B’s aren’t wary of the Ides of March

Brad_Marchand

Brad Marchand…boss (Photo courtesy of Alison M. Foley)

In a month that is clearly the toughest of  all the Boston Bruins have had to face in the 2015-16 regular season, the team is off to just about the best start possible, going 4-0-1 and earning nine of 10 possible points.

If not for Torey Krug’s negated goal against the Washington Capitals last weekend, the Bruins might boast a perfect 5-0 record in March and own sole possession of first place.

As it stands, the team prevailed in a real battle Tuesday night on the road at Amalie Arena in Tampa, finally solving Tampa Bay Lightning goaltender Ben Bishop 10 seconds into sudden death when Brad Marchand took Patrice Bergeron’s centering feed off a 2-on-1 break and whipped it into the open side for his team-leading 34th goal of the season. Every tally adds to Marchand’s career-best NHL season, one in which he’s not only scoring, but playing a more disciplined (save for the suspension he got for low-bridging Ottawa defenseman Mark Borowiecki) and mature game.

The B’s performance in earning their 38th victory of the season was not perfect, but they’ll take it. Skeptics will point to it as one more example of the team not putting together a full 60-minute effort, but that’s a convenient position to take on the heels of an emotional win. A year ago, there’s little doubt that the Bruins would have lost a game like this one- they weren’t able to get their offense out of second gear and the fight and grit that has been there for so much of the 2015-16 NHL season wasn’t quite there with the squad that missed the playoffs for the only time in Claude Julien’s 389-win tenure.

Boston’s scoring is currently third in the NHL behind Dallas and Washington after being down near the bottom in 2014-15. They’re getting a much more balanced attack and since Noel Acciari joined the team and Julien put together a stable fourth line with Landon Ferraro and Brett Connolly on the wings. It’s a rugged, but smarter and more capable unit now that Zac Rinaldo and Max Talbot are down in the AHL and allows the B’s to attack opponents with three capable lines (though the third grouping of Matt Beleskey-Ryan Spooner-Jimmy Hayes has not been able to get much going at even strength consistently throughout the season when they’ve been together). Last night, the goaltenders conspired to limit the offense, but the Bruins on the whole have been able to make up for their defensive deficiencies because they can put the puck in the net.

Backup Jonas Gustavsson was brilliant, earning a career-best 42 saves in his up-and-down NHL career. He stopped everything the Lightning threw at him and especially stood tall in the third period when the home team hemmed the B’s inside their end and prevented any shots on Bishop for about the first 10 minutes of the period. ‘Gus’ has given the Bruins everything that his countryman Niklas Svedberg was unable to provide last season. As Tuukka Rask sat on the bench last night, he had to genuinely enjoy seeing his teammate rob and stone the powerful Tampa offense…he deserved a night off and got one. That kind of a performance from Gustavsson will do more to motivate Rask to raise his game than anything else, and it just goes to show you why the Bruins did not throw an untested Jeremy Smith, Malcolm Subban or Zane McIntyre into the role this season. The B’s just needed Gus to be healthy and to give Rask a chance to not have to carry such a heavy load. He’s done that and more with his 11-5-1 record and .916 save percentage.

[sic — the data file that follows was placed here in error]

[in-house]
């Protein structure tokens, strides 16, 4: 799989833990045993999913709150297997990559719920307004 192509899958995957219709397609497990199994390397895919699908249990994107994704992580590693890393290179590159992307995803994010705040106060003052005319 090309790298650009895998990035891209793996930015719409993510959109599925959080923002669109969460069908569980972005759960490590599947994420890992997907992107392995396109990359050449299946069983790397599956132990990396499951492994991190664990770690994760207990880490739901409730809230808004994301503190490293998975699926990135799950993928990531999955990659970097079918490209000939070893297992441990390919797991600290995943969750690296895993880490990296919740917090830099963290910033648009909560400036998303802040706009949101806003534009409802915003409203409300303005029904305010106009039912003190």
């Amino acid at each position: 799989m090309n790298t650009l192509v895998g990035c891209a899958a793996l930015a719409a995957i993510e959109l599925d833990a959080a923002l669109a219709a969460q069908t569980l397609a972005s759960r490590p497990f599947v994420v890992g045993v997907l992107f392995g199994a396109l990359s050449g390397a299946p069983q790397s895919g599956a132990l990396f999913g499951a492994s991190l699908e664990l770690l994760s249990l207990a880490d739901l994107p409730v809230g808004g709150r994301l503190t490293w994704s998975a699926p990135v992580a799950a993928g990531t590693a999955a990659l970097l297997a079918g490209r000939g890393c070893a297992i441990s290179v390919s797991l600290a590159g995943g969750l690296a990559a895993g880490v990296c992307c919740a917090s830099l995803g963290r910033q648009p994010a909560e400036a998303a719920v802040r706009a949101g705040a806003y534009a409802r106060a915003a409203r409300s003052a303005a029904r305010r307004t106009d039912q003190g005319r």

The defense changed a bit last night, as Joe Morrow came into the rotation for Zach Trotman and played a serviceable game. John-Michael Liles is not only playing like someone in his mid-20’s with his quick wheels and ability to make the long stretch passes to spring Boston forward and force opposing defenses to scramble, but his presence has stabilized the B’s defense on the whole. (note- Liles could face supplemental discipline for his extended elbow and head hit to Tampa’s Nikita Kucherov last night- we’ll find out today if a fine or suspension could be coming.) Torey Krug is a beneficiary, as he has someone else who can carry the puck out on his own and has a little pressure taken off him. He’s still not scoring goals like he has in the past, but he’s posted career-high numbers in assists and registered his 30th helper on the overtime winner last night.

Nobody is going to argue that the Boston defense is championship caliber- they’re giving up a lot of shots and the team has benefited from strong play in the nets from Tuukka Rask and Gustavsson. If we had mediocre outings from the goaltenders, we might all be signing a different tune. Having said that- the defense is playing a heavier, more physically punishing game to wear down opposing forwards and doing a decent job of funneling those players out and away from the higher danger areas. There is reason for hope that if Don Sweeney can add at least one younger No. 2 defenseman in the offseason, there is enough raw material on the roster and in the organization that the team’s Achilles heel might not be a vulnerability for too much longer.